Phffft! I brewed on Wednesday and it was -4° F (-20° C). :P I did exactly what you're describing, running my burner in my garage with the door OPEN. Those fumes need to be able to escape.
That said, there are several issues to be aware of when brewing when it's that cold. Keep much of your equipment indoors until you need it. Specifically, if you use an electronic scale to weigh your hops, the battery will freeze and the scale will not work, so keep it warm until you need it. Your hoses will be much more stiff and rigid as they cool down, so keep them inside until it's time to set up your chiller. If you use a garden hose, bring it inside the night before so that any ice inside of it will have time to melt by brew day. I even keep my pumps and chiller inside, in case there is any water/ice inside of them that will prevent me from getting a flow started at a crucial point in brewing.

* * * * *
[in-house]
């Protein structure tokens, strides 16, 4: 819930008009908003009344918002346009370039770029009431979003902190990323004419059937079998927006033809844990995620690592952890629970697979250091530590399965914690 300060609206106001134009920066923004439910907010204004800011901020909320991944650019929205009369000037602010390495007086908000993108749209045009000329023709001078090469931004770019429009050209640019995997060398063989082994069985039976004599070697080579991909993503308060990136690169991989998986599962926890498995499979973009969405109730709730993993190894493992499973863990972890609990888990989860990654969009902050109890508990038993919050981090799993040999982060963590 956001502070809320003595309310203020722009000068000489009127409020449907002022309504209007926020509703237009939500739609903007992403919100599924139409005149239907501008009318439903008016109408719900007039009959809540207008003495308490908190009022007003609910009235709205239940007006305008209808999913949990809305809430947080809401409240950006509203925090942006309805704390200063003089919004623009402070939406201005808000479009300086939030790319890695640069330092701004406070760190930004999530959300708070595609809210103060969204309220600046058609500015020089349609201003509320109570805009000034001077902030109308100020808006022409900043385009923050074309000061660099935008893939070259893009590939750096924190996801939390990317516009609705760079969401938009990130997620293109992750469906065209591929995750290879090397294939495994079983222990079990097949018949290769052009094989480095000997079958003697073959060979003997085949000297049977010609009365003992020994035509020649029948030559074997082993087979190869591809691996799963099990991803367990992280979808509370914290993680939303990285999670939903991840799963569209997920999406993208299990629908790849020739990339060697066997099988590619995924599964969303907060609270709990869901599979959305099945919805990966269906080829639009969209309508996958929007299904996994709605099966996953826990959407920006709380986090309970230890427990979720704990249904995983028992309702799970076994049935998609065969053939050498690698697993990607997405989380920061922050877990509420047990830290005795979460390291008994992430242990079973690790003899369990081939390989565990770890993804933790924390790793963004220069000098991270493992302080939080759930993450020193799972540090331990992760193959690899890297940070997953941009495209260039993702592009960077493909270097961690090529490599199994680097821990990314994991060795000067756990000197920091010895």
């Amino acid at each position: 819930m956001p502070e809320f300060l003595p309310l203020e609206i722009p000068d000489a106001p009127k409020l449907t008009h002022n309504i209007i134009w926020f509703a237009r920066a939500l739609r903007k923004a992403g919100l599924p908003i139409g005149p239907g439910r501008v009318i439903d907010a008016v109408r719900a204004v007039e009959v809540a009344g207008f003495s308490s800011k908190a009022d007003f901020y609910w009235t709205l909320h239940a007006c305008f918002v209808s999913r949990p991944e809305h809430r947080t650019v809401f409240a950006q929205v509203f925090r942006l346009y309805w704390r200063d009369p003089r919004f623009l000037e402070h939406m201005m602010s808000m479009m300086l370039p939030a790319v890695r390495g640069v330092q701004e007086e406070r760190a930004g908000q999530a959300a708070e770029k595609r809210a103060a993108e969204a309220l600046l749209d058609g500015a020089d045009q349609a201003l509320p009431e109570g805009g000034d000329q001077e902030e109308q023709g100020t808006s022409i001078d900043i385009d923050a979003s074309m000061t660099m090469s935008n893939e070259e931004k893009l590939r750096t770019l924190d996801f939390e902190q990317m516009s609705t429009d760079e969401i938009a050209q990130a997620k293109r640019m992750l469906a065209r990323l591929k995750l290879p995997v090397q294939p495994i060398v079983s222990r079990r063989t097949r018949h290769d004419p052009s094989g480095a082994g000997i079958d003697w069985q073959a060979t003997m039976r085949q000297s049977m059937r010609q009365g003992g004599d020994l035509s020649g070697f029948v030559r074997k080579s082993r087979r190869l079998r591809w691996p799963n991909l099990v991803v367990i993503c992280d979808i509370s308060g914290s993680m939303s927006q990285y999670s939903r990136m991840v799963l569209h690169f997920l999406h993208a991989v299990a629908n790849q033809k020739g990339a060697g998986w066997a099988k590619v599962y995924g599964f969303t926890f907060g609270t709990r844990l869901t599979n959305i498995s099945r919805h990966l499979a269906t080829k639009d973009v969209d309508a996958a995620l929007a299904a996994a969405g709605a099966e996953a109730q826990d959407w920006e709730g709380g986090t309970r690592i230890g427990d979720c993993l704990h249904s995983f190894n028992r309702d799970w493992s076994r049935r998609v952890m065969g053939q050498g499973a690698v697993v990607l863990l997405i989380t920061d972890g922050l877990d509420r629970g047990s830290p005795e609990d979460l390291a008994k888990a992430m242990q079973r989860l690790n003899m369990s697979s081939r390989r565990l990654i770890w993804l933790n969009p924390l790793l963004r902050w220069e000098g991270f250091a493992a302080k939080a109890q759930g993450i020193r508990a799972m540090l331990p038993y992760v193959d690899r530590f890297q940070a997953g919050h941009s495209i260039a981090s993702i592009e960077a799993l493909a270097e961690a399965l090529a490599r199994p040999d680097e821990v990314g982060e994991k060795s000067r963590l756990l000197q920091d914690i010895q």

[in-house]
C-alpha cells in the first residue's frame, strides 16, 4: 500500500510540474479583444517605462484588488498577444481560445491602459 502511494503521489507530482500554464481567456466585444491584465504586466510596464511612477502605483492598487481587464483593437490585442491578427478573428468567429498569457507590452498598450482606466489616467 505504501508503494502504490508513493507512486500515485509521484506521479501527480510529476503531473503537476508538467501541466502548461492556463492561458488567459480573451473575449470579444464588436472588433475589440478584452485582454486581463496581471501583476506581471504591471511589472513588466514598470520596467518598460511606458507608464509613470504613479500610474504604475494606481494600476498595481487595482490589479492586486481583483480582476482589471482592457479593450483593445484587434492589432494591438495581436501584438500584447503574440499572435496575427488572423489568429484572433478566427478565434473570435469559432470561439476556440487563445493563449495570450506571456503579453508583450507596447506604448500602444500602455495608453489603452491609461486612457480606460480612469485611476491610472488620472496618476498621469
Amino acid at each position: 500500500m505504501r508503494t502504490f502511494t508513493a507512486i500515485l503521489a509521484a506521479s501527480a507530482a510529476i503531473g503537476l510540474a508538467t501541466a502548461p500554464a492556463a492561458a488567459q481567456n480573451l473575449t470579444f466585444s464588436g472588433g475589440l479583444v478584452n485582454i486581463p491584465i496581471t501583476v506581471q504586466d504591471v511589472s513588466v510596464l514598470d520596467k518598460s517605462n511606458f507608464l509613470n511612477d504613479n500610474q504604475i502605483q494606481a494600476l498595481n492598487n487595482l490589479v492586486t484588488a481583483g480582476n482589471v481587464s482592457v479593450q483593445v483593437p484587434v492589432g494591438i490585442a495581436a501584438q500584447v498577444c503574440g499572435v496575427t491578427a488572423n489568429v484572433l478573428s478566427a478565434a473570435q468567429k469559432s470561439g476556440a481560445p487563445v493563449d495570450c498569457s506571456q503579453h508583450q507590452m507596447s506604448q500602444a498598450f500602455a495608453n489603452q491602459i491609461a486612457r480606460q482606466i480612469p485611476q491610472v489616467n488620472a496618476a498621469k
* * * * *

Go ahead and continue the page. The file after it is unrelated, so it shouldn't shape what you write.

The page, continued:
Valves may clog with ice. For example, I have a little bucket with a ball valve on it that I use to prime my lines before starting my pump. When I brewed on Wednesday, the valve was clogged with ice. I had to poke it with the temperature probe of my turkey fryer's thermometer to clear it. A little water got spilled, and buckets froze to the floor. Your hands will get cold, so keep them dry and wear gloves for as much of the process as possible.
On the bright side, get ready for the fastest post-boil wort chilling of your life.